For most preachers (including myself), providing more than one illustration in a sermon is difficult, if it is done at all. But no matter how difficult it is, it must be done because it helps the listener process the principles, providing more clarity to the meaning of the text.
Illustrations are difficult because they require preachers to shift gears from excavating the text and laying it out systematically to discovering how the texts principles relate to life situations, whether it be theirs or someone else’s. This “shifting of gears” is often difficult for those who think in logical patterns and systems, which are taught and re-enforced through their reading patterns. By spending more time reading theological treatises, which present material systematically and logically, rather than works of literature, which reveal its truths through stories, preachers are training their minds to follow logical patterns and lay out systematic grids, which is not a bad thing, as long as you recognize the intellectual development that is occurring. As a result, preachers (myself included) find it difficult to make the shift to thinking in terms of narratives and stories. This difficulty of shifting from one job to the next is often why preachers neglect the task of illustrating.
Going further, illustrations are also neglected because they require the preacher to “delve to that level of being where mind, soul, body, world, and psyche are real. Until he has done so – until he has plumbed the depths of his emotions, relationships, and experience and integrated what he discovers in those oceans with what he knows intellectually – his own understanding is not complete.”  To delve to this level takes work. It takes hours of thinking, working, and re-working an illustration until it is just right. It requires one to go the extra-mile intellectually. Neglecting this extra work may prove one to be intellectually lazy.
The Purpose of Illustrations
The purpose of illustrations is to make the abstract, real, or to make the foreign, familiar. Truth is best understood when it is observed in the context of a human situation. This does not mean truth is only understood through experience, like many post-moderns would claim, but it does mean we best understand a truth when we are able to work with it, see ourselves in the situation, or relate it to an experience we have had. Illustrations allow us to do just that, they “provide the mechanism for this life-specific understanding and are thus indispensable to effective preaching.”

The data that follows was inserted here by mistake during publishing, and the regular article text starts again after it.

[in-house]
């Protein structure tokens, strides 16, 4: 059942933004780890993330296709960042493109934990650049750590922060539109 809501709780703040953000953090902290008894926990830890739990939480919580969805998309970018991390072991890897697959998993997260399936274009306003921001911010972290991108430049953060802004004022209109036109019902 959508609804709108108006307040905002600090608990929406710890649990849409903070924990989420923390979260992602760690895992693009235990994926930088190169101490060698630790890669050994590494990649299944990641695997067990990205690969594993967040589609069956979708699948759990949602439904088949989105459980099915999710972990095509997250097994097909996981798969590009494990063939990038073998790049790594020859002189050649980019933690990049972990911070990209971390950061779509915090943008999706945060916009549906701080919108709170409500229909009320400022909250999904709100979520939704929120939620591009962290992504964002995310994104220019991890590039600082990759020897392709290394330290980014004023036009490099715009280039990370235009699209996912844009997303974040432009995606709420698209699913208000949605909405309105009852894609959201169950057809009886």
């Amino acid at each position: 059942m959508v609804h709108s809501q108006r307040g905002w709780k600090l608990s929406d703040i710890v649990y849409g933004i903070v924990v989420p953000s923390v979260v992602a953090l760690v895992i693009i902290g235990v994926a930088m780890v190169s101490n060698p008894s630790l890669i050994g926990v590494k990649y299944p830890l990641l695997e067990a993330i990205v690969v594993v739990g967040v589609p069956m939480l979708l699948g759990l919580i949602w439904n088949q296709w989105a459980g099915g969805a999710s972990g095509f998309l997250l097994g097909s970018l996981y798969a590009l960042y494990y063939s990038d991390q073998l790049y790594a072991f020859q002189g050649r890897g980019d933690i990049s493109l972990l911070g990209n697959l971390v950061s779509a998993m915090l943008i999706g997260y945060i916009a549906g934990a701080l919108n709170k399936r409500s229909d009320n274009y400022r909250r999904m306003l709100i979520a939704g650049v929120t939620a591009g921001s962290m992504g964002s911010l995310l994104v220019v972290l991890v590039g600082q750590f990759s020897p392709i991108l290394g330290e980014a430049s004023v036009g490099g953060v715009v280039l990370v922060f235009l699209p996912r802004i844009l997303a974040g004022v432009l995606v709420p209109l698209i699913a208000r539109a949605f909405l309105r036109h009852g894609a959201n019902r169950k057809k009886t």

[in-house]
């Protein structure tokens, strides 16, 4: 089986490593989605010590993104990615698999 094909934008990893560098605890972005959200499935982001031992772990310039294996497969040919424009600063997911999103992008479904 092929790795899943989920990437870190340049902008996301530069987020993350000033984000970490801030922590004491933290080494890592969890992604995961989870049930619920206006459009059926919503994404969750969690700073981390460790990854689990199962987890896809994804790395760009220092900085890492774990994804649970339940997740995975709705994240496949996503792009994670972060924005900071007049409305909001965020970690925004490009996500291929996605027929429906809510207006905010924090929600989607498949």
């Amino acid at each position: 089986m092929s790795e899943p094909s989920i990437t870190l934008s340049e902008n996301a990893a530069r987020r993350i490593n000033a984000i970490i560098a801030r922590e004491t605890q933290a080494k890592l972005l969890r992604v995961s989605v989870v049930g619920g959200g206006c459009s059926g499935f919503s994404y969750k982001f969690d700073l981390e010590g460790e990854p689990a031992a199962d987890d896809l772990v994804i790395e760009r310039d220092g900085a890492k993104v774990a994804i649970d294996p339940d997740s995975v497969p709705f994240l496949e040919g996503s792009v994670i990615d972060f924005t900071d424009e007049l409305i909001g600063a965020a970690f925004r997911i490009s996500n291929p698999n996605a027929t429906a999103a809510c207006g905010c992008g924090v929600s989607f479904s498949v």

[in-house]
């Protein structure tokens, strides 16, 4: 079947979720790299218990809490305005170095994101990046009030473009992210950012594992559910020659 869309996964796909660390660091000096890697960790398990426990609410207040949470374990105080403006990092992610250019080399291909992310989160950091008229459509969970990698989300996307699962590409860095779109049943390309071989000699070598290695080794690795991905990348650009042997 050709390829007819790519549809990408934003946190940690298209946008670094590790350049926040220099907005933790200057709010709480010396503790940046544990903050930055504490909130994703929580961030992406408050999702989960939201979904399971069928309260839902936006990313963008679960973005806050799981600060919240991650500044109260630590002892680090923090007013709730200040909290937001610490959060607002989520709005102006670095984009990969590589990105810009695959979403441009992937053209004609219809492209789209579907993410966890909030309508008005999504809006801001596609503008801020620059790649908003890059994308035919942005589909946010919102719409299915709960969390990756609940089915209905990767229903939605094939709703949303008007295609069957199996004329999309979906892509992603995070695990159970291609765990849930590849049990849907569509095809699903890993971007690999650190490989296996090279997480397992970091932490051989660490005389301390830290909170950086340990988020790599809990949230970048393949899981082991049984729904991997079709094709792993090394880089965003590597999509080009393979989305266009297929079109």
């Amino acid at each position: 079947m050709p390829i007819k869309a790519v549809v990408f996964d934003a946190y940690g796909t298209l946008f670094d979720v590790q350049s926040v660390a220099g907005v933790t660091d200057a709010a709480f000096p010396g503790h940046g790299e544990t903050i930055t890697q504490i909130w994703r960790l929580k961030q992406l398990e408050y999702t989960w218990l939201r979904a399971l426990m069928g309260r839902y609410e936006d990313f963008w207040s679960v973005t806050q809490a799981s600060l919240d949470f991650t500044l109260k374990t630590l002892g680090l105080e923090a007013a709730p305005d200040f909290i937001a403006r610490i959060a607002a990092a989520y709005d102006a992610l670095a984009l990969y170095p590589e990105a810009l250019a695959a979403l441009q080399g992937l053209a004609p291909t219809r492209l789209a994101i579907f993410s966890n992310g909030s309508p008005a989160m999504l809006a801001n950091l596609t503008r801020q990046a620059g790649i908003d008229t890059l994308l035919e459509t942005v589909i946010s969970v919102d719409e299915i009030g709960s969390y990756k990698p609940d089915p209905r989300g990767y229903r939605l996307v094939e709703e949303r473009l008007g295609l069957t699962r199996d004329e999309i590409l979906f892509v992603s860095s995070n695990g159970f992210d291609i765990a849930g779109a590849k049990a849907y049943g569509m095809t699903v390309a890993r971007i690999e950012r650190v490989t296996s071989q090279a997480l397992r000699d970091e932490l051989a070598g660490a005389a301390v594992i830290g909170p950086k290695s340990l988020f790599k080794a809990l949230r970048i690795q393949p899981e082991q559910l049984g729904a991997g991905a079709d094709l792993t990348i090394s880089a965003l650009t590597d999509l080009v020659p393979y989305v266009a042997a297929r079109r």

As preachers, we must understand people do not make decisions simple because they have the intellectual knowledge. Rather people make decisions when they can see themselves in the situation.
If you have ever been hesitant to move to another town for a job, even though you knew it was a better position for your career and the town was better for your family, you know what I am talking about. You may have had all the facts in front of you, but until you actually met your colleagues, toured the facility, and walked the streets of your new neighborhood, you were not really convinced the new job and town were better. Why?
“Because we best learn and make decisions when the abstract is made concrete.”
Bringing what is abstract into the concrete is the purpose of illustrations. As preachers, we want our people to be able to see themselves in the situation, to experience the principle of the text at work, so they will understand how their lives need to change, or how the principle relates to their world. Bryan Chapell says, “Because life-situation illustrations provide this experiential data, allowing individuals to “live through” the implications of their spiritual choices, they well serve life-changing preaching.” 
Illustrations are difficult to incorporate into a sermon, but they are necessary. Without illustrations, our people in the pew will not fully comprehend the meaning of the text, nor will they understand how the text applies to their lives.
In other words, without illustrations we are not providing full-fledged communication. By linking the text to experience, illustrations “make the Gospel real, fleshly, and interpretable.” . This means illustrations are not a side-show used to make the text simple for simple-minded folks; rather, illustrations are a necessity for communicating the whole idea of the text. They are what add depth to our ideas and motivate our people to change.
So the next time you think about skipping out on an illustration because it would require too much effort, think again. Your extra effort may just be what you and your people need to fully understand the text and be motivated to change.
 Bryan Chapell, Using Illustrations to Preach with Power, 59.
 Ibid., 49.
 Ibid., 62.
 Ibid., 59.
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